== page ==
Its application to the country was not straightforward, with the model encountering a lot of initial resistance to the foreign concept. However, Weber-Tantoco points out that it is more akin to how our ancestors farmed and approached the land. She also shares that Steiner explicitly warned against any dogmatism in his teachings, calling for flexibility. For example, certain mixtures in biodynamic agriculture use plants that may not be readily available in the Philippines, such as stinging nettle and valerian. It was imperative for the biodynamic farmers in the Philippines to adapt and cooperate.
After the initial hurdle, the success of the model speaks for itself. Weber-Tantoco and Go proudly share how many of the staff of their farm have been with them for years. Holy Carabao Farms also maintains its own delivery service despite prodding for them to get a third party to do it. “There is something special about having someone connected to the farm hand over fresh produce to customers,” explains Weber-Tantoco. Maintaining this close relationship with individual customers is a factor in the farm’s success. Similar to Carandang, the two women are also trying to bring organic food to the everyday Filipino. They continue to justify the price and why it is better while shaking off the reputation that it is only for the elite. “If we lower our prices, it would only be a temporary benefit to the consumer, and at the long-term expense to the farmer and the future quality of the produce,” says Go. Weber-Tantoco and Go also work with partner farms that adhere to the same holistic model. They commit to buying the harvests of small farmers who themselves set the price, a departure from the downward price pressure applied by some retailers.
The numerous patches in Holy Carabao Farms in Santa Rosa yield healthy carrots, beets, lettuce, tomatoes, and more. Instead of using insecticides, they stay true to the biodynamic philosophy and preserve 10 to 15 percent of their land as untouched forest, which acts as an insectarium to maintain the natural balance of organisms. The farm also features happy pigs, chickens, and cows. A Waldorf school, which also follows the teaching methods of Steiner, can be found next to the farm and the children enrolled here pay visits to learn where their food comes from.
THE END JUSTIFIES THE MEANS
One criticism of biodynamic agriculture is the accusation of being a pseudoscience, a type of horticultural feng shui incorporating esoteric beliefs and practices. Perhaps the most curious is the practice of stuffing a cow horn with manure and burying it underground in order to harness “cosmic energy.” However, there is scientific basis for the practice and the high regard for cows. Anatomically, cows have four stomachs teeming with symbiotic microbes that break down hard-to-digest cellulose from plant fibers. The cow horn provides minerals to the microbial fauna in the manure, which gives the resulting fertilizer added nourishment. Whether you choose to approach biodynamic farming through the scientific or esoteric paths, the results speak volumes.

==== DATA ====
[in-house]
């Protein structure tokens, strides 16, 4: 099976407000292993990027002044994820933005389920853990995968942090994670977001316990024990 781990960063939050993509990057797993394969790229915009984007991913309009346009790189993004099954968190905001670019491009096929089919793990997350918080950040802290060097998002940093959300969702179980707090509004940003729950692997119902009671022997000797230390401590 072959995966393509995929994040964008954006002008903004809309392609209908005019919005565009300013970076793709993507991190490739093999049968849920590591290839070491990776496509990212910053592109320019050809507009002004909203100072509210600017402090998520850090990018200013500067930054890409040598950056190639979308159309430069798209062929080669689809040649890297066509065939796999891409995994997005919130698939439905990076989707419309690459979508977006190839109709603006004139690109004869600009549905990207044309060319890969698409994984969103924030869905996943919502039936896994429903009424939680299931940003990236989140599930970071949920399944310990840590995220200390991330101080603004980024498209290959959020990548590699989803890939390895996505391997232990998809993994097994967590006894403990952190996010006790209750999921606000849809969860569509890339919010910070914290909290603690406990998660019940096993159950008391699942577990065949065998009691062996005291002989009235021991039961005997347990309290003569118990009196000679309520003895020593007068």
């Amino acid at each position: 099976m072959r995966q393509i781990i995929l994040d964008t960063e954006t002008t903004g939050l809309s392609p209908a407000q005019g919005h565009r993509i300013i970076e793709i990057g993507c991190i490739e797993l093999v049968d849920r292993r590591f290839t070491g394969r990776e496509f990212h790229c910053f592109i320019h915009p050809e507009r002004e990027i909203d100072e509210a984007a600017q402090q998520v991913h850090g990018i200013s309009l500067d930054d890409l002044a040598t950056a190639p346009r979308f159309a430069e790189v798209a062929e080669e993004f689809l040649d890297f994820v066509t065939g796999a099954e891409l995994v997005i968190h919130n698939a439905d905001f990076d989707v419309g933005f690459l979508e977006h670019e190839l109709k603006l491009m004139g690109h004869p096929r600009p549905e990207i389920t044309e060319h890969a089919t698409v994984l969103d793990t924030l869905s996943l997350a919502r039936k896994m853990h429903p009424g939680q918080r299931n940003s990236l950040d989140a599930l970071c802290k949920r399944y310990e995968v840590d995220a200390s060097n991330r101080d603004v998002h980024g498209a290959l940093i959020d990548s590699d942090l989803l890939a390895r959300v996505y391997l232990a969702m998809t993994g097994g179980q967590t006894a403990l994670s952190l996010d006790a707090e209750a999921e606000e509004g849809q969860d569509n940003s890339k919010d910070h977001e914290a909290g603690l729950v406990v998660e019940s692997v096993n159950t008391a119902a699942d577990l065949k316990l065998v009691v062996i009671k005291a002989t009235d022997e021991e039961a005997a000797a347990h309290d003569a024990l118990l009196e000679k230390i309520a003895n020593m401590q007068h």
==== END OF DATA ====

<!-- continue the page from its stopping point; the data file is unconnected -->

If you think about it, biodynamic agriculture is not unusual or a departure from traditional farming methods. It is the industrial agriculture that developed in the 20th century that is the real aberration. Biodynamic farming is a way for us to reconnect with nature, to use ecology to our benefit, and to return to how farming once was. Rather than controlling nature with an assortment of chemicals and heartless industrial methods, we ought to be working with it.
The movement also recognizes that economic sustainability underpins environmental sustainability, hence the strong focus on technique and training in order to achieve greater results without compromising their values. Biodynamic agriculture makes organic farming more sustainable and efficient, allowing organic produce to be grown by smaller farmers that may not have the same access to capital. We consumers should reflect on our own intentions the next time we buy produce. Buying organic should no longer be seen as a status symbol or a fad, but as a way to support farmers and to preserve the environment.
“There is something special about having someone connected to the farm hand over fresh produce to customers,” says Hindy Weber-Tantoco.